For Just Once, Let’s Do Like the French

A single-payer health care system like the one proposed in the US House [HR 676] would solve most of our nation’s health care problems. Workers and citizens would have a health-care card, much like the current Medicare card that every doctor, hospital and nursing home in the country would honor. It would not be like your private health insurance card which is only honored in a local area by participating doctors and facilities. Ever hear of a doctor or facility that would not honor a Medicare card?

Secondly, under the single-payer system, each citizen would have a health-care program that he or she could take from job to job, from state to state, or from work to sickness or retirement. No longer would the person have to rely upon his employer and his job status to retain his health-care coverage. If you want to visit the kids in Colorado and have your operation or sickness cared for out there, then the single-payer card will cover health services out there just as well as here in Western Pennsylvania. With this single-payer card you do not have to be employed to be covered.

Thirdly, everyone will be covered. It will be like Medicare — if you are over a certain age you are covered. Under single payer, if you are a citizen you are covered, or whatever eligibility terms the Congress will legislate, but these terms will be much wider than the current [private insurance] system, which only covers certain healthy and wealthy people who are fortunate enough to have money or to work for an employer that funds coverage.

Fourth, the employers, the businesspeople are going to love this system because now when someone is hired you do not have to furnish health coverage or compete with larger firms that can afford to do so. Now, you can hire the best person for the job, and health coverage for the employee and his family is not a consideration.

Fifth, the system will be about half the cost of the present system. Per capita spending for health care here in the United States has just gone over $7,100 per person. France which has a single-payer system was only spending $2,288 per person in the year 2000 when the USA was spending $4,271 per person. The United Kingdom, which also has a single-payer system, was paying $1,675 per person in the year 2000.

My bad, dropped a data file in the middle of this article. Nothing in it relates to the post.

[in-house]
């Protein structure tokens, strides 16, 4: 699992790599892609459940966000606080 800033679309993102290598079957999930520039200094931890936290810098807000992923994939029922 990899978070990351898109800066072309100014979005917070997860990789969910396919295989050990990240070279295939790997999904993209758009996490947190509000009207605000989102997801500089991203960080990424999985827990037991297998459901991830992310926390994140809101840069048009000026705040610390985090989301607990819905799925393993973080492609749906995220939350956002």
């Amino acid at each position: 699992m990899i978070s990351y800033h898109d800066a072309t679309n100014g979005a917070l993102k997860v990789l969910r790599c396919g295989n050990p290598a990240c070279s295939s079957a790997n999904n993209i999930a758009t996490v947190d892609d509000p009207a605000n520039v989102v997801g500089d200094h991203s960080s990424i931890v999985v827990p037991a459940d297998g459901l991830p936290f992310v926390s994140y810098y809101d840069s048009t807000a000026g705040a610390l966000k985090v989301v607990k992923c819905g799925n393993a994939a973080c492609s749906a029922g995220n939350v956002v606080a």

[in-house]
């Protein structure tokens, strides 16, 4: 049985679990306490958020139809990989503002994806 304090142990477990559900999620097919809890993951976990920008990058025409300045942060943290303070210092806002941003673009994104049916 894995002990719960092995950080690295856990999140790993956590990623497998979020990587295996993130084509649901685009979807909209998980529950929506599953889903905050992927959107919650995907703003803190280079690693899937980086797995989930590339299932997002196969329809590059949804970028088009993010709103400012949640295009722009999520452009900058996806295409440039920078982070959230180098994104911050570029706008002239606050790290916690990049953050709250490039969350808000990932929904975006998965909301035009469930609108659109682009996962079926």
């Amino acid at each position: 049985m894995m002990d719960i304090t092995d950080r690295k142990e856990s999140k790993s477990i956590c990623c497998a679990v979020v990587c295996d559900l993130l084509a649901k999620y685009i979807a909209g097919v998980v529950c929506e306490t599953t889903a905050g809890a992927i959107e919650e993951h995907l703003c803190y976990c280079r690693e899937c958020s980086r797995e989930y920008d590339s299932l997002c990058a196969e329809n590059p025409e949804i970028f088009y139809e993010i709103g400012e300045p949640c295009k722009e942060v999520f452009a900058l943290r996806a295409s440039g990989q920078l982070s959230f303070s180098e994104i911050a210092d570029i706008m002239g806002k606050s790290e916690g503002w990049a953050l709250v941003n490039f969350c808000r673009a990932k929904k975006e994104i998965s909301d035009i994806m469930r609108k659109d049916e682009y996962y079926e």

Finally, the single-payer system will bring us better improved health services for about half the money. France was just recently judged by the World Health Organization to be the healthiest nation on the planet while the United States ranks behind 38 other nations in the quality of its health services. So there is not much else to say. Single payer covers everyone, at half the cost and delivers vastly better health services.

Linn Frank Hamilton
Houston, Pa.

Health Reform Economics

If I am not mistaken, though the Congressional Budget Office has done no recent study on single-payer health care, it has published studies in the past showing how single-payer would save money. Now it has produced a study showing the health “reform” legislation Congress is taking seriously probably will not.

Yet the idiots in the Capitol slog on, ignoring single-payer and pretending they are doing something useful, and will no doubt profess themselves so surprised when their reform doesn’t work, surprised and yes, hurt, that their constituents are angry.

As far as I can see, the only reasonable explanation for such persistent willful folly is gross corruption, and all I can now feel for my elected representatives is disgust.

Katharine W. Rylaarsdam
Baltimore, Md.

Boycott Big Health

Perhaps it is time for a general boycott of the medical industry here in the United States, in the spirit of the civil rights era Montgomery Bus Boycott. A sustained boycott could cause this greed-based system to collapse under its own weight and force some changes in a structure that has caused more personal bankruptcies than any other factor in this country.

In order for the boycott to work, it would need to be combined with a rigorous wellness movement that emphasized the importance of diet and exercise in health maintenance. One way to monitor how effective the boycott was becoming would be to see how quickly the AMA started taking out full-page newspaper ads opposing it.

Richard Sheridan
Sacramento, Calif.

Leader of CONDems

I thought you might be interested in this article from the Missoula, Mont., newspaper quoting Max Baucus. I was especially interested in the following quote from him:

“... He also said a majority of the senators on the Finance Committee do not favor a ‘pure public option,’ which is the government-run insurance plan that would compete with private insurers ... They’d like to find a way to offer an alternative plan that somehow is run by the private sector or a private entity, such as a nonprofit cooperative, he said. ...”

These quotes from the mouth of the head CONDem in all of the Congress clearly state the true intent of he, his committee, and the insurance contributors. All actions of this committee from the “off the table” declarations and the arrest of dissenters are designed to enable the “private sector” to gain the same “contractor” status that currently exists in the military/industrial complex under the guise of “reform.”

The recent letter which I submitted charged this intent by all of the CONDems and the administration. I have no doubt that these statements confirm the reality of this backroom, corrupt, criminal operation of the Quislings infesting our government. All true Progressives should be outraged at this blatant hijacking of true healthcare reform by a band of elected criminals and demand their immediate resignation and/or recall.